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Alternative Things To Do in Rwanda: Off The Beaten Path Travel (2024)

Looking for a Rwandan adventure a bit more off the beaten path? Let’s get into it.

While the country might be well known for its gorilla trekking, Kigali’s thriving coffee-shop scene and as a sponsor of Arsenal football shirts, there are plenty of alternative things to do here that will allow you to experience the country in your own unique way.

In this guide, I’ve cultivated a list of alternative things to do across the country.

This is Rwanda off the beaten path.

Experiencing Rwanda’s Coffee Culture

If you’re a coffee lover, Rwanda is the perfect destination. The country is known for its high-quality coffee, which is grown on the hillsides of the country’s central and western regions.

Here are a few unique ways to experience Rwanda’s coffee culture:

Coffee Plantation Tours

One of the best ways to experience Rwanda’s coffee culture is by taking a tour of a coffee plantation.

During the tour, you’ll learn about the coffee growing process, from planting to harvesting. You’ll also get to see how the coffee is processed and roasted.

Some of the most popular coffee plantations to visit in Rwanda include the Kinunu Coffee Washing Station and the Huye Mountain Coffee Station.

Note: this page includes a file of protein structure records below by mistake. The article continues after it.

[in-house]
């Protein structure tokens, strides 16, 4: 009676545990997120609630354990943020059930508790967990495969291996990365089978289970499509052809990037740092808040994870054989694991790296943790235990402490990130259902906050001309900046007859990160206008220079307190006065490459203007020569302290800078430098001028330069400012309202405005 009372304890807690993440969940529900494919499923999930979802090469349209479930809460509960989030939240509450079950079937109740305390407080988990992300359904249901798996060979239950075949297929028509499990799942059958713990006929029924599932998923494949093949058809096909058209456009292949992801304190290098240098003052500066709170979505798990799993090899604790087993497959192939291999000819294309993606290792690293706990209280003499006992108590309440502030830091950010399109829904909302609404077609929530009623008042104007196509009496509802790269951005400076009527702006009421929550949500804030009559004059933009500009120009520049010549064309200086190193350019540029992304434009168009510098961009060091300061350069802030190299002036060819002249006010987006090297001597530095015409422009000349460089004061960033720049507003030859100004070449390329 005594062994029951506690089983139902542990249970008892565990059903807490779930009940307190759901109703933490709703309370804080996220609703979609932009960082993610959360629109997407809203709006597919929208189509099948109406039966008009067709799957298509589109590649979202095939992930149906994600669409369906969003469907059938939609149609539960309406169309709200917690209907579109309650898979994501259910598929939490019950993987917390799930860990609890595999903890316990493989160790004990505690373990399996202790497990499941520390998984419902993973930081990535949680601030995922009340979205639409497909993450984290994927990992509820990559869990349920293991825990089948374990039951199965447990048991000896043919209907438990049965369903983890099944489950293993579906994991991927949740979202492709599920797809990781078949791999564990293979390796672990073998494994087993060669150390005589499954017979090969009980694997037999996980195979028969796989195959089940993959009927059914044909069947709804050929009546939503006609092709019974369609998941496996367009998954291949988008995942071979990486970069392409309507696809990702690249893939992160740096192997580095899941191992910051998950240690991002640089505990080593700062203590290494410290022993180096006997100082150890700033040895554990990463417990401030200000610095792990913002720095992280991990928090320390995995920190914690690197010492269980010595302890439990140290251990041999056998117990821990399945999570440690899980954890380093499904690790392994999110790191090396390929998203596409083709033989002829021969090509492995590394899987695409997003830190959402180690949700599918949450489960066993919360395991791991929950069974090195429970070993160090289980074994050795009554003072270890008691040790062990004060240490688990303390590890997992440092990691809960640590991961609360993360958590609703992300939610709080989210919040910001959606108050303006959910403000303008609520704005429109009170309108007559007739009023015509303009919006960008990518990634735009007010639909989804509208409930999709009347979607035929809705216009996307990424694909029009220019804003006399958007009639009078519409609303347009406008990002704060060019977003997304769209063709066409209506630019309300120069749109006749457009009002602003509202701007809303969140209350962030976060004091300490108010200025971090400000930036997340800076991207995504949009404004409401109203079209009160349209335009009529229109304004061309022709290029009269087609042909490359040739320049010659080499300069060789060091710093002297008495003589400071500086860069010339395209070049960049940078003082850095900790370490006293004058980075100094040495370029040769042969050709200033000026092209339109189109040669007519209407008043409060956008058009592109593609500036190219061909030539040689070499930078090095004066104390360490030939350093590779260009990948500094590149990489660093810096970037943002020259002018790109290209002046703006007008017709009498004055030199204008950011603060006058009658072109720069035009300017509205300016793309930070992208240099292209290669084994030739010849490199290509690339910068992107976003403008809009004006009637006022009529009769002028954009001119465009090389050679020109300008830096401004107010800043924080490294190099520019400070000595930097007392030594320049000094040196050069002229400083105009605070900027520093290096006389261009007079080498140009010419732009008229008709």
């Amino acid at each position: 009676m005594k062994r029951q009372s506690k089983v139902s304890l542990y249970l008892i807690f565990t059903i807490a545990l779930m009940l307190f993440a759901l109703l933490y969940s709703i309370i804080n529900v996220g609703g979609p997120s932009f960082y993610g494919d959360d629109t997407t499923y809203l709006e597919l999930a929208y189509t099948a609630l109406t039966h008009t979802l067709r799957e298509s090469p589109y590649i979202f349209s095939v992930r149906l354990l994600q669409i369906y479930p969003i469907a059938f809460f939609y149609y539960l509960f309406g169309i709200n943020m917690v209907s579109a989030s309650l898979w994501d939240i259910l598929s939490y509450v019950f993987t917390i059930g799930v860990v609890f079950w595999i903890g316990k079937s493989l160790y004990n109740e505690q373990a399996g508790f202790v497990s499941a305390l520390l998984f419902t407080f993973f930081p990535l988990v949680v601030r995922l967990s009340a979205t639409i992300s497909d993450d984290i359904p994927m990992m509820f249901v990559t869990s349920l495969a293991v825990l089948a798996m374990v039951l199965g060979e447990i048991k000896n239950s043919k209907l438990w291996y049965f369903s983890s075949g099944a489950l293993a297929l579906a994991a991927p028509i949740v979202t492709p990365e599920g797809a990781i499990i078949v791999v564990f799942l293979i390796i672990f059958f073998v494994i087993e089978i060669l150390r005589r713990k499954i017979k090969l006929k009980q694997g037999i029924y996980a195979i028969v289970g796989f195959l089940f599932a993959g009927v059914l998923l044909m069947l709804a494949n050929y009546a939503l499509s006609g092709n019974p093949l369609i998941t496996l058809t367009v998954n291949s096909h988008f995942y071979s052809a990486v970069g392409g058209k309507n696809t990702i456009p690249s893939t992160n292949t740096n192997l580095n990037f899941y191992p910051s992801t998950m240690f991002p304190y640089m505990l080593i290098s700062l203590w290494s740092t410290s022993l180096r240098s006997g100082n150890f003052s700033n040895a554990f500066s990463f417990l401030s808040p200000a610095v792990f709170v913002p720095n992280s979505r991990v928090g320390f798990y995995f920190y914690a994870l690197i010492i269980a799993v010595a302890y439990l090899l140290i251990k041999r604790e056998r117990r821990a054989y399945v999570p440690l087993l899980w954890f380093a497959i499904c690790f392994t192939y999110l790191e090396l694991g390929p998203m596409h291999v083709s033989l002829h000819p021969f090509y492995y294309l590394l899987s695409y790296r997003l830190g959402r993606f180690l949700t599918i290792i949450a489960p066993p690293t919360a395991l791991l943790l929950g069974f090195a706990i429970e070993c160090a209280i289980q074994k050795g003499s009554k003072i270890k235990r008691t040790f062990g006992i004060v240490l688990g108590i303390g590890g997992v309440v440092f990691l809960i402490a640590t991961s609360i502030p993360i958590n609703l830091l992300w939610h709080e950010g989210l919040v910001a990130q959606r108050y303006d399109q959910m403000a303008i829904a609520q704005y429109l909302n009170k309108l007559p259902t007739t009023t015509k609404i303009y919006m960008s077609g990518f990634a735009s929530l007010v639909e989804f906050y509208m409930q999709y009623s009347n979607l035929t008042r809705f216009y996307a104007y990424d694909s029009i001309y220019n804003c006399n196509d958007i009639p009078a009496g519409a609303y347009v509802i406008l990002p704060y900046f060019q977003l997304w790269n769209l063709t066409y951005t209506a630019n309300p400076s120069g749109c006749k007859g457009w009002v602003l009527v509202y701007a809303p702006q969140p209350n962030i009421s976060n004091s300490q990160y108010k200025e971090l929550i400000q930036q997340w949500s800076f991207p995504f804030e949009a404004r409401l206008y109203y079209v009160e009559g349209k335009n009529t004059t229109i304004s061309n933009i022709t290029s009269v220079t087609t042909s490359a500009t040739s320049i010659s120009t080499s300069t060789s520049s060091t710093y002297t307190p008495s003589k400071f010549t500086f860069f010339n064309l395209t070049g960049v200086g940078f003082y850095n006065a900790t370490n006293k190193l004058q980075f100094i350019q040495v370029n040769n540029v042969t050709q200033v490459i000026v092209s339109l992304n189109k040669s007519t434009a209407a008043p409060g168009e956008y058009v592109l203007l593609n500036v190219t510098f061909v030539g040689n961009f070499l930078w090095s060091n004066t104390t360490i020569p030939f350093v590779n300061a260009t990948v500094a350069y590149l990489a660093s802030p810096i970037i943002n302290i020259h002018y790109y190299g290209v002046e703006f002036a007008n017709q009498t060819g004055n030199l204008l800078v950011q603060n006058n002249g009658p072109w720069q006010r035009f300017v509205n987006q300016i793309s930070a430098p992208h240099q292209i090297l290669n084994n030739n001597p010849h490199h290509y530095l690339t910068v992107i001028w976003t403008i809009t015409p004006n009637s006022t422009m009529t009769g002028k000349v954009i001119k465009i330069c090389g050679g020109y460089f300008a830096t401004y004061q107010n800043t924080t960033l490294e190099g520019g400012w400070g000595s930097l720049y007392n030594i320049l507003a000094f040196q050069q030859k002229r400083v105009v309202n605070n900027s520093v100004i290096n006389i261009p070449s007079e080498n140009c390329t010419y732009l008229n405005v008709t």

These tours are a great way to learn about the history and culture of coffee in Rwanda.

Coffee Tasting Sessions

Another way to experience Rwanda’s coffee culture is by attending a coffee tasting session.

During these sessions, you’ll get to sample some of the best coffee in the country. You’ll learn about the different types of coffee grown in Rwanda and the unique flavors and aromas of each variety.

Some of the best places to attend a coffee tasting session in Rwanda include Question Coffee, Bourbon Coffee, and Shokola Cafe.

Hiking in Lesser Known Trails

My video of hiking the Congo Nile Trail

Rwanda is a hiker’s paradise, with numerous trails that offer breathtaking views of the country’s stunning landscapes.

While many tourists flock to the popular hiking destinations, such as Mount Bisoke and Volcanoes National Park, there are also several lesser-known trails that are worth exploring.

Here are two hiking trails that more are off the beaten path:

Congo Nile Trail

The Congo Nile Trail is a scenic hiking trail that spans the length of Lake Kivu, one of the largest lakes in Africa.